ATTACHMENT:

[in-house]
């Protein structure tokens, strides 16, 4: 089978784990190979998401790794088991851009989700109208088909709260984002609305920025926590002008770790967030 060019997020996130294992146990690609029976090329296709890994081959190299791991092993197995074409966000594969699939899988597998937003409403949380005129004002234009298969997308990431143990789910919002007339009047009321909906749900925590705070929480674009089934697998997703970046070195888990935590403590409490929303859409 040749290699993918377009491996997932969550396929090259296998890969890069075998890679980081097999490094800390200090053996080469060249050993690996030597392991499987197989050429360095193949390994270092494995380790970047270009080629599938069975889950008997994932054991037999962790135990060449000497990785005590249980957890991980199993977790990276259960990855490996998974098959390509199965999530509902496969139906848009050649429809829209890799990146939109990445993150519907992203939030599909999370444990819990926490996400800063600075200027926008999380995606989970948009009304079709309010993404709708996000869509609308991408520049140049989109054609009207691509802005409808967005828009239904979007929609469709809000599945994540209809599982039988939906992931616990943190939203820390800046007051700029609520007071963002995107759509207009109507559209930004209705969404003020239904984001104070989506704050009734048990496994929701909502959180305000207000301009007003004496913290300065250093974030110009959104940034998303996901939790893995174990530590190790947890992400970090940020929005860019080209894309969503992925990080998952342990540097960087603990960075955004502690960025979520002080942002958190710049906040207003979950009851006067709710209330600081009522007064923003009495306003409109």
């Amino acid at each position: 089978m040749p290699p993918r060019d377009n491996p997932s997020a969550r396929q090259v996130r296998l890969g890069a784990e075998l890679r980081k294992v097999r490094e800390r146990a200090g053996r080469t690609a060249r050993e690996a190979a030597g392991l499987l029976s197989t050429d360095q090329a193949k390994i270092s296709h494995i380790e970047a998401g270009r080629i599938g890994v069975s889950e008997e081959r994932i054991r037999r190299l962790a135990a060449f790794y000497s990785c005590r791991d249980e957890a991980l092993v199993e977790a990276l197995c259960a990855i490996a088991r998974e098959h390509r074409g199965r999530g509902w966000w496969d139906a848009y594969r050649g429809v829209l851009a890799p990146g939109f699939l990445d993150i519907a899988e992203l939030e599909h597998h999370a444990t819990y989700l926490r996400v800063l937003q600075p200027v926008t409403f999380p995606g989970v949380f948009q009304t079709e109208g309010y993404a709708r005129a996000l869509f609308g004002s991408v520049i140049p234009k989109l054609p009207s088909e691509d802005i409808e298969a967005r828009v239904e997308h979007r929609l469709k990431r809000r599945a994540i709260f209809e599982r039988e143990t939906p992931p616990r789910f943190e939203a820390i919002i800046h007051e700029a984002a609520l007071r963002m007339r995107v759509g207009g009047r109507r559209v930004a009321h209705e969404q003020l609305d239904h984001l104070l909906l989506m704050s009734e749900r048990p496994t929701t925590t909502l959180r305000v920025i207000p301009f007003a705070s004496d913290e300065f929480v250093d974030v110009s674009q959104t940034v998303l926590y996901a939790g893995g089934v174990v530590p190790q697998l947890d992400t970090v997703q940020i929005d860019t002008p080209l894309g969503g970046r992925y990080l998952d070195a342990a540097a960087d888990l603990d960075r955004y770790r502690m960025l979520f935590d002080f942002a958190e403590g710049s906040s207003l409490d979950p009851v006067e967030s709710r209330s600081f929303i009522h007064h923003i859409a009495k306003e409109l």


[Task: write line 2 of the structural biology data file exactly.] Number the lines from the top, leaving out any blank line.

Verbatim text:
């Protein structure tokens, strides 16, 4: 089978784990190979998401790794088991851009989700109208088909709260984002609305920025926590002008770790967030 060019997020996130294992146990690609029976090329296709890994081959190299791991092993197995074409966000594969699939899988597998937003409403949380005129004002234009298969997308990431143990789910919002007339009047009321909906749900925590705070929480674009089934697998997703970046070195888990935590403590409490929303859409 040749290699993918377009491996997932969550396929090259296998890969890069075998890679980081097999490094800390200090053996080469060249050993690996030597392991499987197989050429360095193949390994270092494995380790970047270009080629599938069975889950008997994932054991037999962790135990060449000497990785005590249980957890991980199993977790990276259960990855490996998974098959390509199965999530509902496969139906848009050649429809829209890799990146939109990445993150519907992203939030599909999370444990819990926490996400800063600075200027926008999380995606989970948009009304079709309010993404709708996000869509609308991408520049140049989109054609009207691509802005409808967005828009239904979007929609469709809000599945994540209809599982039988939906992931616990943190939203820390800046007051700029609520007071963002995107759509207009109507559209930004209705969404003020239904984001104070989506704050009734048990496994929701909502959180305000207000301009007003004496913290300065250093974030110009959104940034998303996901939790893995174990530590190790947890992400970090940020929005860019080209894309969503992925990080998952342990540097960087603990960075955004502690960025979520002080942002958190710049906040207003979950009851006067709710209330600081009522007064923003009495306003409109």